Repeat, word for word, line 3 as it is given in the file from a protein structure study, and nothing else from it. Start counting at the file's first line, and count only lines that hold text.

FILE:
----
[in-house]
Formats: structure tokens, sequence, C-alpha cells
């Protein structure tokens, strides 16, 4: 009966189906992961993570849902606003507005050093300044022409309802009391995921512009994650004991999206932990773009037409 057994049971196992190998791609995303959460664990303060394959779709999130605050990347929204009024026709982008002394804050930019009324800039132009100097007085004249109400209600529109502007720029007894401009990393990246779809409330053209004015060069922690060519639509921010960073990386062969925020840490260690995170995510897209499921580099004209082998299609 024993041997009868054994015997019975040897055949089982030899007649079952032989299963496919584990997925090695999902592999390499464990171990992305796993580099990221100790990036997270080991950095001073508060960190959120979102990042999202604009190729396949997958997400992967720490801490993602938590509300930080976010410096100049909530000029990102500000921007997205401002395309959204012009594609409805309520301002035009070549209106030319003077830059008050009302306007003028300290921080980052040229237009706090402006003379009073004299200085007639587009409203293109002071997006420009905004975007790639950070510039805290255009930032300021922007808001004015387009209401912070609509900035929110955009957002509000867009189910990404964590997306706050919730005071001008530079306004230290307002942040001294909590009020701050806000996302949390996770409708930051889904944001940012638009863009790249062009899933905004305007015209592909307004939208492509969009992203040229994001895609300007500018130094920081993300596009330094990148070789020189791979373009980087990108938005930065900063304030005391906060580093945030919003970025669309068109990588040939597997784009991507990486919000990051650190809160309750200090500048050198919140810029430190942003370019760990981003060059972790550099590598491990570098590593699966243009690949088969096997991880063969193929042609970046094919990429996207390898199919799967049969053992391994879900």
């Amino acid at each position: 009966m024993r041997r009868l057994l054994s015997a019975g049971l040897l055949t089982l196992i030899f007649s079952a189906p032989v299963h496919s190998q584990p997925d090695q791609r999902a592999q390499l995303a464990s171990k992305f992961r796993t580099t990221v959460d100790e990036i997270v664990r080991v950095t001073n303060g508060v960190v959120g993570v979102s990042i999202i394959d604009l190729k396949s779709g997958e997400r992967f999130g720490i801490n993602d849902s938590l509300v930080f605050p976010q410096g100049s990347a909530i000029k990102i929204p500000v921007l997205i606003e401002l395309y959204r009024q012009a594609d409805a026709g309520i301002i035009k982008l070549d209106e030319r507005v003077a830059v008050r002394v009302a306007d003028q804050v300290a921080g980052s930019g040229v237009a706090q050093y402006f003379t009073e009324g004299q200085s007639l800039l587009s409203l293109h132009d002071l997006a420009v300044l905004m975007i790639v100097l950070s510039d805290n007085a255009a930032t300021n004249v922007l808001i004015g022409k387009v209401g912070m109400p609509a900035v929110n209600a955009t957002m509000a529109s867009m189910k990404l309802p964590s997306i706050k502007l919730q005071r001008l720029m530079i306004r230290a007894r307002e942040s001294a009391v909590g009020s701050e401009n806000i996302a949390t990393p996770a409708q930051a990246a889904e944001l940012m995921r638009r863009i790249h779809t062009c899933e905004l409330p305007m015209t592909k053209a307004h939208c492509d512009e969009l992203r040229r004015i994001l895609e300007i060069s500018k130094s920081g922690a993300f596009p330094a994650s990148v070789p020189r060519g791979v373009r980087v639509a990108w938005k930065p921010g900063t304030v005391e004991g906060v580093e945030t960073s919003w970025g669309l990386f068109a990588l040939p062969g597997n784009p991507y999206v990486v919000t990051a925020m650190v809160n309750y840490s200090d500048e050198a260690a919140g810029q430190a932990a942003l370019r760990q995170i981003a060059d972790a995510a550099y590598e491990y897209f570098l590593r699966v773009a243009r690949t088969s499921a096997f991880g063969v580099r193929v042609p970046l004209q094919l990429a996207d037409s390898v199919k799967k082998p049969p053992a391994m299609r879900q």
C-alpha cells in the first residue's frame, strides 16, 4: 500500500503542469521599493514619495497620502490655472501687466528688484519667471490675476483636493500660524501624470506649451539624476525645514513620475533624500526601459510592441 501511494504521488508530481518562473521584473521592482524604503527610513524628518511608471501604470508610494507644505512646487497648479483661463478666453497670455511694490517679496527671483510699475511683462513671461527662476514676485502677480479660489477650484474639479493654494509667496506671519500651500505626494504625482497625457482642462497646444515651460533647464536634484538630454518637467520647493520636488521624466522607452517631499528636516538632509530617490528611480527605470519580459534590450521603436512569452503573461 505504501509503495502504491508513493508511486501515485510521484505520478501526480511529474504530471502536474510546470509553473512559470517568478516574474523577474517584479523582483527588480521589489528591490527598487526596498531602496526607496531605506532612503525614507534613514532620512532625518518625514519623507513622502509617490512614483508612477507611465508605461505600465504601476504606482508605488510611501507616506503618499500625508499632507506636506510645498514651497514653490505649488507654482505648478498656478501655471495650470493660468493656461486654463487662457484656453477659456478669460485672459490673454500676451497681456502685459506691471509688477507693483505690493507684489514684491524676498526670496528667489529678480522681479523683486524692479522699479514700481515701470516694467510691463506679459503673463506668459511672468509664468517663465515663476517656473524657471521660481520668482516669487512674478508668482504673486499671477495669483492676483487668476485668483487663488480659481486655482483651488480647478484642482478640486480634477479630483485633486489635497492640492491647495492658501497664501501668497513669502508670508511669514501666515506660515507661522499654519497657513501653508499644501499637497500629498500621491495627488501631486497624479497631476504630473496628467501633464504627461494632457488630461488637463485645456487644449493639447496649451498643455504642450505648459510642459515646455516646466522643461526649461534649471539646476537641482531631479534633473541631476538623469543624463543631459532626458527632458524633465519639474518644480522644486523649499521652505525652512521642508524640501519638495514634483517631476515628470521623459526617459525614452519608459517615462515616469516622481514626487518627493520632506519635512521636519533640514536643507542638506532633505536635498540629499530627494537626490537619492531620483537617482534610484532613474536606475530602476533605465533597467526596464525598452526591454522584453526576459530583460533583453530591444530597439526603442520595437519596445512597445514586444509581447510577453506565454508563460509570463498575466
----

């Protein structure tokens, strides 16, 4: 009966189906992961993570849902606003507005050093300044022409309802009391995921512009994650004991999206932990773009037409 057994049971196992190998791609995303959460664990303060394959779709999130605050990347929204009024026709982008002394804050930019009324800039132009100097007085004249109400209600529109502007720029007894401009990393990246779809409330053209004015060069922690060519639509921010960073990386062969925020840490260690995170995510897209499921580099004209082998299609 024993041997009868054994015997019975040897055949089982030899007649079952032989299963496919584990997925090695999902592999390499464990171990992305796993580099990221100790990036997270080991950095001073508060960190959120979102990042999202604009190729396949997958997400992967720490801490993602938590509300930080976010410096100049909530000029990102500000921007997205401002395309959204012009594609409805309520301002035009070549209106030319003077830059008050009302306007003028300290921080980052040229237009706090402006003379009073004299200085007639587009409203293109002071997006420009905004975007790639950070510039805290255009930032300021922007808001004015387009209401912070609509900035929110955009957002509000867009189910990404964590997306706050919730005071001008530079306004230290307002942040001294909590009020701050806000996302949390996770409708930051889904944001940012638009863009790249062009899933905004305007015209592909307004939208492509969009992203040229994001895609300007500018130094920081993300596009330094990148070789020189791979373009980087990108938005930065900063304030005391906060580093945030919003970025669309068109990588040939597997784009991507990486919000990051650190809160309750200090500048050198919140810029430190942003370019760990981003060059972790550099590598491990570098590593699966243009690949088969096997991880063969193929042609970046094919990429996207390898199919799967049969053992391994879900």